Information on how State economies are powered by Diesel.
Information on how State economies are powered by Diesel.
With the largest state economy in the U.S., and the world’s 9th1 largest, California relies on clean diesel as the powerhouse for the state’s core industries2, and as a key technology for meeting climate and clean air goals.
Colorado’s economic output was valued at $252 billion, ranking it 19th in the U.S., just behind Arizona.2 Like Florida, California and New York, Colorado depends heavily on clean diesel technology for the transportation of tourists and goods. Visitors are drawn to the state’s year-round skiing helping to make tourism a major economic generator for the state, with 27 million domestic visitors spending $8.6 billion.
Connecticut’s economy is ranked 23rd in the U.S with a GDP of $227 billion.2 The state is dominated by service industries such as financing, insurance and real estate, however, the manufacturing sector is significant, accounting for 88 percent of Connecticut’s exports and $22 billion for the state.
As the world's top travel destination and a leading agricultural state, Florida's economy could not survive without the contribution of diesel-powered transportation and equipment. More than 82.6 million people visit Florida, accounting for a $60.9 billion contribution to the state's economy and ranking the fourth largest in the United States with a GDP of $737 billion.2, 3 Florida is a leading global trade hub.
Ranking as the 11th largest economy in the U.S, with a GDP of 395 billion, Georgia counts on the power and performance of clean diesel technology.2 Georgia's transportation network is critical to the state economy for both trade and tourism. Georgia exports total about $29.7 billion.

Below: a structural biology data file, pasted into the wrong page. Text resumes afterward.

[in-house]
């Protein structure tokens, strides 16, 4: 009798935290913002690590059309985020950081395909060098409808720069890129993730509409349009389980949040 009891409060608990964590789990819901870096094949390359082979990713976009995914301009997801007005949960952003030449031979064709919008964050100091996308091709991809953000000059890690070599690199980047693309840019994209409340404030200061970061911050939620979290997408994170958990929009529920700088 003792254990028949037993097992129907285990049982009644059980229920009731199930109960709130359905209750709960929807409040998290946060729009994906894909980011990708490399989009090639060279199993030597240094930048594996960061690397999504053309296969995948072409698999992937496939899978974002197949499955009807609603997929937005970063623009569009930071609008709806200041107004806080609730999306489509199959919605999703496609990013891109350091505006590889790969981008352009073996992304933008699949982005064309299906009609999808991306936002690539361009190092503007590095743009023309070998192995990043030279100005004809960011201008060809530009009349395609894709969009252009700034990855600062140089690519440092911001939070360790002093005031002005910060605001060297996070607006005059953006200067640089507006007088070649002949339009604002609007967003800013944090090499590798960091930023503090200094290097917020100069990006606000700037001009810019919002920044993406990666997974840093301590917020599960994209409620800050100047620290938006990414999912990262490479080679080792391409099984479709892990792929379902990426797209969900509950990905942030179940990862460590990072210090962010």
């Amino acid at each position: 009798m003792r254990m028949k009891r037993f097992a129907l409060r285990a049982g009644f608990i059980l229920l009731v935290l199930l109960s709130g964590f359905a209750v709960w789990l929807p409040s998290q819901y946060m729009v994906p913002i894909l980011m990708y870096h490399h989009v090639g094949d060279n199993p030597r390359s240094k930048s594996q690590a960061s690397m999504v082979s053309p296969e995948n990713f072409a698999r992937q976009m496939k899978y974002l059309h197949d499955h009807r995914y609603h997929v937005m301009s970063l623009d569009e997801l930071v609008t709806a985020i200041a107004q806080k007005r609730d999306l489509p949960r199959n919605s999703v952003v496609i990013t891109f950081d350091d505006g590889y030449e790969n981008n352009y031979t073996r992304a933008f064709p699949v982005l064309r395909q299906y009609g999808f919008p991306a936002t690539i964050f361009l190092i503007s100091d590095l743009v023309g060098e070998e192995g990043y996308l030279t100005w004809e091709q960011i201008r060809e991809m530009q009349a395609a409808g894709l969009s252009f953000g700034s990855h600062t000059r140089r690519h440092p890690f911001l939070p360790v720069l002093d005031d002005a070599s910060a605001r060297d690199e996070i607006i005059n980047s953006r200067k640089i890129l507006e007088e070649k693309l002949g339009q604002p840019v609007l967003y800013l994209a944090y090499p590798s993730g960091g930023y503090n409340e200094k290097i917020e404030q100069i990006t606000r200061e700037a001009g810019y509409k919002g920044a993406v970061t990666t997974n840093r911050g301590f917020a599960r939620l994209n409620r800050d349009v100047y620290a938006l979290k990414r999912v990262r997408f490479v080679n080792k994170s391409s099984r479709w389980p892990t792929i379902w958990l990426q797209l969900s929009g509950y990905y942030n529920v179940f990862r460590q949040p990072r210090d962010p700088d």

Clean diesel technology is fundamental to Illinois’ economy as a national transportation hub and a leading producer and user of diesel powered equipment. Illinois' gross state product was an estimated $508.5 billion in 2007, accounting for 4.4 percent of the U.S. total gross domestic product. 2 Illinois is a leading manufacturing state with machinery (construction equipment, farm machinery and machine tools) ranking first in this sector.
The Hoosier state has the 16th largest economy in the U.S. with a GDP of $262 billion.2 Traditional industries such as agriculture and coal mining, which rely on diesel power, remain important, however manufacturing, particularly of auto and transportation goods, has led the state's economy.3 Recession has taken a toll on exporting throughout the nation, however, Indiana is rebounding successfully exporting a record $14.
Maine is the eastern most state in the country and depends on a mix of industries and a well developed transportation infrastructure to sustain its $48 billion GDP. 2 The state has roughly 3,500 miles of picturesque coastland, which sustains one of the top aquaculture and fishing industries in the country, producing rich harvests of commodities such as lobsters, clams and salmon.